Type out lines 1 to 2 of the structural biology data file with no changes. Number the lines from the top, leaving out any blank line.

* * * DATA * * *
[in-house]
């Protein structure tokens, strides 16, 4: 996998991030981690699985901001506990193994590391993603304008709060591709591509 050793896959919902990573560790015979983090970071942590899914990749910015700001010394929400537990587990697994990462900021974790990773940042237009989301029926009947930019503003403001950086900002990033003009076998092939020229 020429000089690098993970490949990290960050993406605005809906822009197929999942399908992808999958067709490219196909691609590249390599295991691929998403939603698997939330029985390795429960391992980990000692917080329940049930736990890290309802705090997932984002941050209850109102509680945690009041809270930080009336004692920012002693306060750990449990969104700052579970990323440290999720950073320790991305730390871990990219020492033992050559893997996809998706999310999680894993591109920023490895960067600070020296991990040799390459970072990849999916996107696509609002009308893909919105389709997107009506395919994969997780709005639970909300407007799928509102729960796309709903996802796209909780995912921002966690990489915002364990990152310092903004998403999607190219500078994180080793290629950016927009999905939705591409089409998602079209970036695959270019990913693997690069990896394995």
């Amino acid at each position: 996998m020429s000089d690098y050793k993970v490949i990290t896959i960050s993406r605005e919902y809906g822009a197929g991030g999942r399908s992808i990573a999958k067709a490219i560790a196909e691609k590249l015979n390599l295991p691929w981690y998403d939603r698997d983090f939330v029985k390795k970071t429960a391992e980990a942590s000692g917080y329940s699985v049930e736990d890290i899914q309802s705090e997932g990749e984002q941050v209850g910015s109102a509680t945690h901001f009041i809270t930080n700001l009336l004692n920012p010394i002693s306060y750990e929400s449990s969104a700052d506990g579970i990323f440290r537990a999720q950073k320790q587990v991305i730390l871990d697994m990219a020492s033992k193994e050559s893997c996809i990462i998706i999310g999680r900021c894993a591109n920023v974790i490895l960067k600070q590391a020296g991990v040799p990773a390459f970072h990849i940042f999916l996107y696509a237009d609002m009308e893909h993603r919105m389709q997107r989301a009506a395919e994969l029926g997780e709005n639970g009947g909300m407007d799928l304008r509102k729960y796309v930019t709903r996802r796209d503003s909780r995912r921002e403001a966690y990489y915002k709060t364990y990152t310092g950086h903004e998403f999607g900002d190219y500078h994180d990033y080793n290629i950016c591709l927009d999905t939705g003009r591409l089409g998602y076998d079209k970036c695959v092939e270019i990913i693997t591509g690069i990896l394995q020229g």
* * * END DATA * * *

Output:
[in-house]
């Protein structure tokens, strides 16, 4: 996998991030981690699985901001506990193994590391993603304008709060591709591509 050793896959919902990573560790015979983090970071942590899914990749910015700001010394929400537990587990697994990462900021974790990773940042237009989301029926009947930019503003403001950086900002990033003009076998092939020229 020429000089690098993970490949990290960050993406605005809906822009197929999942399908992808999958067709490219196909691609590249390599295991691929998403939603698997939330029985390795429960391992980990000692917080329940049930736990890290309802705090997932984002941050209850109102509680945690009041809270930080009336004692920012002693306060750990449990969104700052579970990323440290999720950073320790991305730390871990990219020492033992050559893997996809998706999310999680894993591109920023490895960067600070020296991990040799390459970072990849999916996107696509609002009308893909919105389709997107009506395919994969997780709005639970909300407007799928509102729960796309709903996802796209909780995912921002966690990489915002364990990152310092903004998403999607190219500078994180080793290629950016927009999905939705591409089409998602079209970036695959270019990913693997690069990896394995």